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California officially plaintiff in trans military ban lawsuit

Ready to rumble?

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Xavier Becerra

US Attorney General Jeffrey Beauregard Sessions’ job just got a little harder. Thursday night, the U.S. District Court for Central California granted California Attorney General Xavier Becerra’s motion to intervene on behalf of the State of California in Stockman v. Trump. The court rescheduled the Nov. 20 hearing to Dec. 11.

The lawsuit was filed on behalf of Equality California and seven individual plaintiffs challenging President Trump’s transgender military ban. The National Center for Lesbian Rights (NCLR), GLBTQ Legal Advocates & Defenders (GLAD), and Latham & Watkins LLP serve as co-counsel representing the original plaintiffs. Becerra’s office is representing the State of California as a plaintiff to protect the State and its 92,000 transgender residents from what Becerra called a “patently discriminatory federal policy.”

“Our state is home to more than 130,000 active duty military personnel, in addition to more than 56,000 members of the National Guard and Reserves,” Becerra said in a press release. “We are ready to get to work to defend the rights of transgender service members and those who seek to enlist in our armed forces. In California, we stand together against discrimination and inequality. We look forward to joining as a co-plaintiff in this critically important lawsuit to defend the rights of Californians against President Trump’s prejudicial and discriminatory agenda.”

“This is an important development in the fight to stop Trump’s transgender military ban for good,” said NCLR Legal Director Shannon Minter. “In taking this action, the court recognized the crucial perspective our state with the largest military population brings to bear on the serious question it is being asked to address regarding the harms of this ban. We are grateful to Attorney General Becerra for joining us in this critical case.”

“Today we take another step forward in beating back Trump’s reckless ban,” said GLAD Transgender Rights Project Director Jennifer Levi. “It is incredibly significant to have the state of California – the most populous state in the nation — with us in this fight for service members, for those who wish to enlist, and for the stability and strength of the military.”

“We must stop Trump’s transgender military ban once and for all—too much is at stake for California, and for the nation,” said Equality California Executive Director Rick Zbur. “I want to thank Attorney General Becerra for joining in this effort to stop the ban, which discriminates against our state’s residents, has no rationale for being in place, and makes us less safe. Today’s action by the court makes us even more confident that it will rule decisively against the administration and their reckless policy.”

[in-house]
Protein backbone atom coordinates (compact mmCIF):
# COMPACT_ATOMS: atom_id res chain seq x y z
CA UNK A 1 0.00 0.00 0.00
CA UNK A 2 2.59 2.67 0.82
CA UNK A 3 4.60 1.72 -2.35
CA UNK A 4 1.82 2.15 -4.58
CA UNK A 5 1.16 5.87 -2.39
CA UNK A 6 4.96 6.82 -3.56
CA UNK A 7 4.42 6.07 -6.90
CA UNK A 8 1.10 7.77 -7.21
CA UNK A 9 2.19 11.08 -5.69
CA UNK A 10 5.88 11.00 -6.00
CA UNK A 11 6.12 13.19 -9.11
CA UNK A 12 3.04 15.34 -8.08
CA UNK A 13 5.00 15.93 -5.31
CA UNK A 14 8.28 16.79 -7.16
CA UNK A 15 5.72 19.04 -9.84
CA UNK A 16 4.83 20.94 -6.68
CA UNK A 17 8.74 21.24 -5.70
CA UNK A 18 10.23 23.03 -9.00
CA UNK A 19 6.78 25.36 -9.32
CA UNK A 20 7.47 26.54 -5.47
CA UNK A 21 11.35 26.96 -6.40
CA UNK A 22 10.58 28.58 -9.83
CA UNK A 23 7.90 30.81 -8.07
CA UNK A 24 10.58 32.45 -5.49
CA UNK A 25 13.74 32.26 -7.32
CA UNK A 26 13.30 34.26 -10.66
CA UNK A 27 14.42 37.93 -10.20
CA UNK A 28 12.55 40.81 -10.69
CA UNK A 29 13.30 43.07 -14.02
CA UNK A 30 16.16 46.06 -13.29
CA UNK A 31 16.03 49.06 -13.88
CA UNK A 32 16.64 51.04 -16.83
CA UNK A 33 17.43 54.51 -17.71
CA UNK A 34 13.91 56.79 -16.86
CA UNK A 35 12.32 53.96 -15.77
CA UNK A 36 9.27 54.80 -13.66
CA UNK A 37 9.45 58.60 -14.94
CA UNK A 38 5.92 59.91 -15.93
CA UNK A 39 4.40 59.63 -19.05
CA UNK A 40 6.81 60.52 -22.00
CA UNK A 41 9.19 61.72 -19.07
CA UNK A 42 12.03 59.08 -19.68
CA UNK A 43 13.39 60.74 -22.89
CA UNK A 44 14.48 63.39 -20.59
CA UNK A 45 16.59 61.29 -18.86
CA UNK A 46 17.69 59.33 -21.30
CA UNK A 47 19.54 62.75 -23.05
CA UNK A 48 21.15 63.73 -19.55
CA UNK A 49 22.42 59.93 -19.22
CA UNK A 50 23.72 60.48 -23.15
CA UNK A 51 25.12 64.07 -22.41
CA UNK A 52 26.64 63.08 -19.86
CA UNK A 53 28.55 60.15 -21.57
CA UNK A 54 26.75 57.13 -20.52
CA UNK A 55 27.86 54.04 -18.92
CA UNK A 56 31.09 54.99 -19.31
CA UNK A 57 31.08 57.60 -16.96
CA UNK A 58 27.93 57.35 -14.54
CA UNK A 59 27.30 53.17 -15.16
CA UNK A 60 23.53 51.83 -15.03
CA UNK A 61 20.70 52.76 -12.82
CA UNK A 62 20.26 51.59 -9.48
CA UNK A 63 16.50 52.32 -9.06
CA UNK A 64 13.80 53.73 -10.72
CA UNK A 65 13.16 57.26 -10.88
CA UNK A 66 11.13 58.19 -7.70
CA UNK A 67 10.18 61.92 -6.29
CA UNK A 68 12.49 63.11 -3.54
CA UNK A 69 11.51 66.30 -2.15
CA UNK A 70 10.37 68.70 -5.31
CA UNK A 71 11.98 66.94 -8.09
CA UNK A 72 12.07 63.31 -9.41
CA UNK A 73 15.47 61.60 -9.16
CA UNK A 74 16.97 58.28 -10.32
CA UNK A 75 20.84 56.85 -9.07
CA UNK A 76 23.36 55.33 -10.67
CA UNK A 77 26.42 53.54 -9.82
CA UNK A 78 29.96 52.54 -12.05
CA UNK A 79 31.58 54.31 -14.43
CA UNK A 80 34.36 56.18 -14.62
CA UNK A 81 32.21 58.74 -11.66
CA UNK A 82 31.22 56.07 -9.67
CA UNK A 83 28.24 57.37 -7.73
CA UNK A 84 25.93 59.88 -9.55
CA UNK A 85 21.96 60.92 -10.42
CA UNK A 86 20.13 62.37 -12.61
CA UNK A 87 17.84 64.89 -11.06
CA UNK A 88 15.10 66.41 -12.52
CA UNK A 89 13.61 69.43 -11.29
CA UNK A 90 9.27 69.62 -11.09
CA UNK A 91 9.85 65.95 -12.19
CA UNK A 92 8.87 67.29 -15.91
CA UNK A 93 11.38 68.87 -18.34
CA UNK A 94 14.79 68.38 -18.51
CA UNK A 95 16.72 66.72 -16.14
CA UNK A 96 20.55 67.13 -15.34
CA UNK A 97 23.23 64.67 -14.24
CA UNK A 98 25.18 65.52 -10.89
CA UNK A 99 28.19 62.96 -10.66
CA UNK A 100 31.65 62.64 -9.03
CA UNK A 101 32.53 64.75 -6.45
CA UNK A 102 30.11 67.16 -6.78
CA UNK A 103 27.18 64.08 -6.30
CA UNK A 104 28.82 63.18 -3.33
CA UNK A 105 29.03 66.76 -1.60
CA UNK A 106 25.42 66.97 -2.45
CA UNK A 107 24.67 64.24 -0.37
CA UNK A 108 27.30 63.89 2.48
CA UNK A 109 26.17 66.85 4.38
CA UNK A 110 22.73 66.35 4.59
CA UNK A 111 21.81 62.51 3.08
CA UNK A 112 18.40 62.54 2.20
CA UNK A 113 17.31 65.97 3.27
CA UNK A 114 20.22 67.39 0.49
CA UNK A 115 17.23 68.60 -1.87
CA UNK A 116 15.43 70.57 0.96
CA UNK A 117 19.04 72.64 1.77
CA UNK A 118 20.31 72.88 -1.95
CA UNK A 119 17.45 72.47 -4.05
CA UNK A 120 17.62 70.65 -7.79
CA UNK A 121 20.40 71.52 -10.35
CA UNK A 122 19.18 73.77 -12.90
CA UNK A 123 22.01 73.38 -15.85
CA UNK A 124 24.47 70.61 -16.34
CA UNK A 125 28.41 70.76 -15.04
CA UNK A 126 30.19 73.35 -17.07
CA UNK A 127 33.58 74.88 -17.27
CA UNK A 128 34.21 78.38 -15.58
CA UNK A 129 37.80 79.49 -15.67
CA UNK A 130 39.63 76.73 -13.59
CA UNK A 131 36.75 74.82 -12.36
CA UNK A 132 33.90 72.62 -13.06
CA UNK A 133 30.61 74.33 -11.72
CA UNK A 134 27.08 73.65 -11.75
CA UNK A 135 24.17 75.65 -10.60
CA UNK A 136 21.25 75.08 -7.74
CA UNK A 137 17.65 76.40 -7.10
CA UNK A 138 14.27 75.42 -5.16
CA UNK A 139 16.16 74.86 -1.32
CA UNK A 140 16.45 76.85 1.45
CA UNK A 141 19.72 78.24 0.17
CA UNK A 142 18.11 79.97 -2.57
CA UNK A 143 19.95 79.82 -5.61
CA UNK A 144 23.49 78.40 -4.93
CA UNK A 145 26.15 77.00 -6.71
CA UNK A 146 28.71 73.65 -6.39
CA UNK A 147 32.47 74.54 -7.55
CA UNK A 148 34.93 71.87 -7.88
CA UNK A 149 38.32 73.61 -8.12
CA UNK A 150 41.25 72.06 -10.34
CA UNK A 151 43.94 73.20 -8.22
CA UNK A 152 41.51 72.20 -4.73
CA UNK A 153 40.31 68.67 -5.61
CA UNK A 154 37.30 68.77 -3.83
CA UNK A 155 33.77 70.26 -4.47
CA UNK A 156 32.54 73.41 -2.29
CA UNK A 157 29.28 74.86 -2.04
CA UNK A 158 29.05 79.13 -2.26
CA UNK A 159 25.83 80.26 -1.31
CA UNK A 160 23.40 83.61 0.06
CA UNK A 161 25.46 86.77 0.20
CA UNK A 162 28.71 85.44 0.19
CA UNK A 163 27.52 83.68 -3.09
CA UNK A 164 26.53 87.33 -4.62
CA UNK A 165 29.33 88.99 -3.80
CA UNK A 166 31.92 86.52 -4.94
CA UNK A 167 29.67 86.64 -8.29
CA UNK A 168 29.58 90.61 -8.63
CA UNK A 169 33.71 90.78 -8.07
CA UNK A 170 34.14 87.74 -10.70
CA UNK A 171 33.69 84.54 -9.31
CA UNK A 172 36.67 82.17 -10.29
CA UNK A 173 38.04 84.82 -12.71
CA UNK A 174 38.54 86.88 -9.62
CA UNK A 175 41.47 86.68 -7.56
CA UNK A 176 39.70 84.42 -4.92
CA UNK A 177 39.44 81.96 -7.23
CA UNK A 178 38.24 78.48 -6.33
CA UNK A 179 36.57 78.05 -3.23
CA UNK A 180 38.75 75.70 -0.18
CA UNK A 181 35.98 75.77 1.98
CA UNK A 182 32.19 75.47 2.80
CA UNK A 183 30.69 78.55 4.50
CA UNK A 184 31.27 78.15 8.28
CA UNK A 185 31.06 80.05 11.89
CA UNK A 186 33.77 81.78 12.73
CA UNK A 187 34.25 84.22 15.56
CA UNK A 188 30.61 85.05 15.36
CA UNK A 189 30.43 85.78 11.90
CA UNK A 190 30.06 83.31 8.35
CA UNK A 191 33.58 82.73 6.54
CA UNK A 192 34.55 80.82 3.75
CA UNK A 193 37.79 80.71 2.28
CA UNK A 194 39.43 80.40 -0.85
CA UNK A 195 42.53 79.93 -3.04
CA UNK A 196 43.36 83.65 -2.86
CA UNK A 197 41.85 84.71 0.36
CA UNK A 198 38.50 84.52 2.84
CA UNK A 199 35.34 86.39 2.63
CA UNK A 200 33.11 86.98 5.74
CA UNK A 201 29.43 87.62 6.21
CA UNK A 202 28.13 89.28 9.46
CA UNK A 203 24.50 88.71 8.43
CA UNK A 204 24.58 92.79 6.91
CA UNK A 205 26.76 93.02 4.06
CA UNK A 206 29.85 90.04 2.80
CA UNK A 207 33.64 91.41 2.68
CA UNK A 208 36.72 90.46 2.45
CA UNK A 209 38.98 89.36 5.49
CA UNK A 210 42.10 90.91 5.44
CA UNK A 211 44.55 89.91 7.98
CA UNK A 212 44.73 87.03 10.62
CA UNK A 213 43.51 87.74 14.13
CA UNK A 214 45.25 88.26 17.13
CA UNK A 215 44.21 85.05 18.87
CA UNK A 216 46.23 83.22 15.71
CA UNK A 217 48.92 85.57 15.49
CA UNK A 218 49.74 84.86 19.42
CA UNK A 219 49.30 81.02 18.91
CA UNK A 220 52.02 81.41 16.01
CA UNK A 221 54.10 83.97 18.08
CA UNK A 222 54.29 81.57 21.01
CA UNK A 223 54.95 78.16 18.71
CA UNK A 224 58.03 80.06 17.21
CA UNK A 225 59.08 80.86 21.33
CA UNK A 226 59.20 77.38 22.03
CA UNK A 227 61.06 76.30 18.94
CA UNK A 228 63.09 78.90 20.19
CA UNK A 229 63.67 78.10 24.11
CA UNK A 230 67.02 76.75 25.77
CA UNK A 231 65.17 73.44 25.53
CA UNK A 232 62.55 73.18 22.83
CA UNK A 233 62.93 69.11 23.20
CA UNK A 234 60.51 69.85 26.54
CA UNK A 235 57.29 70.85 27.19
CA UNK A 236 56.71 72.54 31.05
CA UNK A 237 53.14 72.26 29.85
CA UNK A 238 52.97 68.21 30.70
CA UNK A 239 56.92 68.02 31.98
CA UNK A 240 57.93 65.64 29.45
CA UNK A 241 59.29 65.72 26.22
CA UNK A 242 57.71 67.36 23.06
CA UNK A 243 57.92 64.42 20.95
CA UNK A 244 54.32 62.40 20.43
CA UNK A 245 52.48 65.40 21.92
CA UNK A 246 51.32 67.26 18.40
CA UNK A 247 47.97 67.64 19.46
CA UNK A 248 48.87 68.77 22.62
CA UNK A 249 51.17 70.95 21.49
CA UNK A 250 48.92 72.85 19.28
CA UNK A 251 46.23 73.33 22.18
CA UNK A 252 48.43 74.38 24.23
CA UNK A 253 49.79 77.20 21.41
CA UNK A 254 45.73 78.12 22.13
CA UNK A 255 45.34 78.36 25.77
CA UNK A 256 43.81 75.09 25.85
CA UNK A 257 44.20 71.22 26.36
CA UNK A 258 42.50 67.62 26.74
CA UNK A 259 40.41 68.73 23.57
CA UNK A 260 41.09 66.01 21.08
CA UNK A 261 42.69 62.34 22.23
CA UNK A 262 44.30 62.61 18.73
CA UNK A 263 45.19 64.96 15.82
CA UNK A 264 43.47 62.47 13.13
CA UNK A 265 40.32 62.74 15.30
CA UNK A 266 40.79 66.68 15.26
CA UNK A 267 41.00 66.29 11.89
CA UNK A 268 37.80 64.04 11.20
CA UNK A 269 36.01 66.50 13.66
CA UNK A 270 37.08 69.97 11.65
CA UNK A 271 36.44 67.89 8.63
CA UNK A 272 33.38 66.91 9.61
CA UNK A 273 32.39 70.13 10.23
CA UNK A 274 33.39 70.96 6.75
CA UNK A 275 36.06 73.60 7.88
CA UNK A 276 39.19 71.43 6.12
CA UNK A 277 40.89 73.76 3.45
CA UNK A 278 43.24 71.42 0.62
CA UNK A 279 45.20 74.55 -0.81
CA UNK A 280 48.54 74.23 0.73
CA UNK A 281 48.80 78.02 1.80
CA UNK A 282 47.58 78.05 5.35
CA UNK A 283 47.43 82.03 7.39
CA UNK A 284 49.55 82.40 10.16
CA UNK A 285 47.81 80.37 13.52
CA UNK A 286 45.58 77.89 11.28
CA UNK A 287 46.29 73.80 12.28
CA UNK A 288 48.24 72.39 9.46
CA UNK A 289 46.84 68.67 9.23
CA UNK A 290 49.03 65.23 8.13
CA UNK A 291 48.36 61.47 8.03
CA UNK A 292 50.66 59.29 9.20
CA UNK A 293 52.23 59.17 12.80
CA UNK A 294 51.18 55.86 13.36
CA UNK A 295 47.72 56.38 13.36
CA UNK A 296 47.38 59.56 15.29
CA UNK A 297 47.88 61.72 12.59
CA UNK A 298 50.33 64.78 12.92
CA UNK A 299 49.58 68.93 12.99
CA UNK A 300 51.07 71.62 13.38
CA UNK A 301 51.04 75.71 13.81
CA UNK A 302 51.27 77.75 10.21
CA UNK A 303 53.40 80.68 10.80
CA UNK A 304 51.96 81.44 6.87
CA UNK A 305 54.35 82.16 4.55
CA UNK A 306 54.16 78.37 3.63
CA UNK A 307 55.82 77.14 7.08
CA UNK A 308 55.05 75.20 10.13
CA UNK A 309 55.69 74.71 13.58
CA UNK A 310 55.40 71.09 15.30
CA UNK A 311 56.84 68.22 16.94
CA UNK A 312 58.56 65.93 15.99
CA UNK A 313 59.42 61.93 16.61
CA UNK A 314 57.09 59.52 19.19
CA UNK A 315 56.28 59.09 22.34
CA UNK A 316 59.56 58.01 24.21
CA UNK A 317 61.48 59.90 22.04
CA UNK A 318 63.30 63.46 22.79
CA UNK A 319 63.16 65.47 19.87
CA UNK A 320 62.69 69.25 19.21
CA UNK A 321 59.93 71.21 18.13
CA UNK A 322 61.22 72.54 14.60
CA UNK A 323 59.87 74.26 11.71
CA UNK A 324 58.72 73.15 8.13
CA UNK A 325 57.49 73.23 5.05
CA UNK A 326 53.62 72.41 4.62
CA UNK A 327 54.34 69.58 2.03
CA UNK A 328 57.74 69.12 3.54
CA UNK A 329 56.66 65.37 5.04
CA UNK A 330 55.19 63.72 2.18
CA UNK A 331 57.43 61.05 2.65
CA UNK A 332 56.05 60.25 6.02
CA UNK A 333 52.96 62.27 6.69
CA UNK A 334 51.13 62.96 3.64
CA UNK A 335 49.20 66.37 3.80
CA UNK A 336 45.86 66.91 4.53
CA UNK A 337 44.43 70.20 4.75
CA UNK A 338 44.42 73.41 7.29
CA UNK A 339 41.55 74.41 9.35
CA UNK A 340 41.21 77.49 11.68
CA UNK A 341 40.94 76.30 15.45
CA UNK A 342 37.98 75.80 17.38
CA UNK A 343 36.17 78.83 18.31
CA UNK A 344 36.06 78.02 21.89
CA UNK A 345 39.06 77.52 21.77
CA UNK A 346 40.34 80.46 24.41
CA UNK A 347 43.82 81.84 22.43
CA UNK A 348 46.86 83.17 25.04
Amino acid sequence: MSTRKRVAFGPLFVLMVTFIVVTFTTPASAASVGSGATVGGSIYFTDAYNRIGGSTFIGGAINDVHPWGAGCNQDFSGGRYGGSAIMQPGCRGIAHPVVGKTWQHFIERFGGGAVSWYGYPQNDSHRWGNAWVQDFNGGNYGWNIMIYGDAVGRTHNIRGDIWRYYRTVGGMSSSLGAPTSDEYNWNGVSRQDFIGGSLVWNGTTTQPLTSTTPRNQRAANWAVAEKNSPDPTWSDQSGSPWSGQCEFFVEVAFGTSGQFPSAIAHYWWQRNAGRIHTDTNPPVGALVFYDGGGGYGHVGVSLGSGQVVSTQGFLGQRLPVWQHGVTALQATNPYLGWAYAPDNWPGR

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Newsom will face recall, second time in state history to recall a governor

Newsom’s recall election will mark the second time in California’s history that a recall effort triggered a ballot, out of 55 attempts

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Gov. Gavin Newsom speaking with Vax Lottery Winner June 2021 (Photo Credit: Office of the Governor of California)

SACRAMENTO – California Secretary of State Shirley Weber announced Wednesday that a recall election against Governor Gavin Newsom will proceed. Only 43 signatures were withdrawn from the recall petition, according to Weber’s office, bringing the total number of verified signatures to 1,719,900, which “still meet[s] the threshold to initiate a recall election.”

State law provides a thirty day window for voters to withdraw their signatures from petitions to recall the governor.

California’s Department of Finance will now begin estimating the costs of the recall — including costs of holding it as a special election or as part of the next regularly scheduled election — which will then be submitted to the governor, the lieutenant governor, the secretary of state and the chairperson of the Joint Legislative Budget Committee by August 5, according to a letter outlining the process from the Secretary of State’s office.

The Sacramento Bee newspaper reported on June 10 that the effort to recall Newsom is estimated to be nearly $215 million according to a report compiled by the California Department of Finance based on data from the state’s 58 counties.

That’s more than the $200 million local public health officials requested from Newsom in this year’s budget to help them recover from the COVID-19 pandemic and prepare for future challenges, the SacBee noted.

Newsom’s recall election will mark the second time in California’s history that a recall effort triggered a ballot, out of 55 attempts the Los Angeles Times reported.

CapRadio’s political correspondent Nicole Nixon reported Wednesday that organizers of the current recall movement say there are a list of reasons Californians signed their petitions: frustration over Newsom’s handling of the pandemic and business restrictions, worsening housing and homelessness crises, high taxes and cost of living, and more.

“This is about Gavin Newsom and his failed policies that have put us in the state of despair we are in today,” said Orrin Heatlie, the main proponent of the recall effort.

But Newsom and his team have framed the recall as an effort by supporters of former President Donald Trump and right-wing extremists to wrest control of the government from progressives CNN reported.

“It is what it is. This is a Republican recall,” Newsom said in an exclusive interview with CNN earlier this year. “An RNC-backed Republican recall of White supremacists, anti-Semites and people who are opposed to immigration and immigrants is an accurate assessment of who’s behind this recall.”

Polling conducted since the Spring seems to show that amajority of California voters want to keep Newsom in office, though voters are deeply divided along partisan lines. The Public Policy Institute of California’s May survey found 57% of likely voters would support Newsom in a recall election, while 40% would vote to recall him.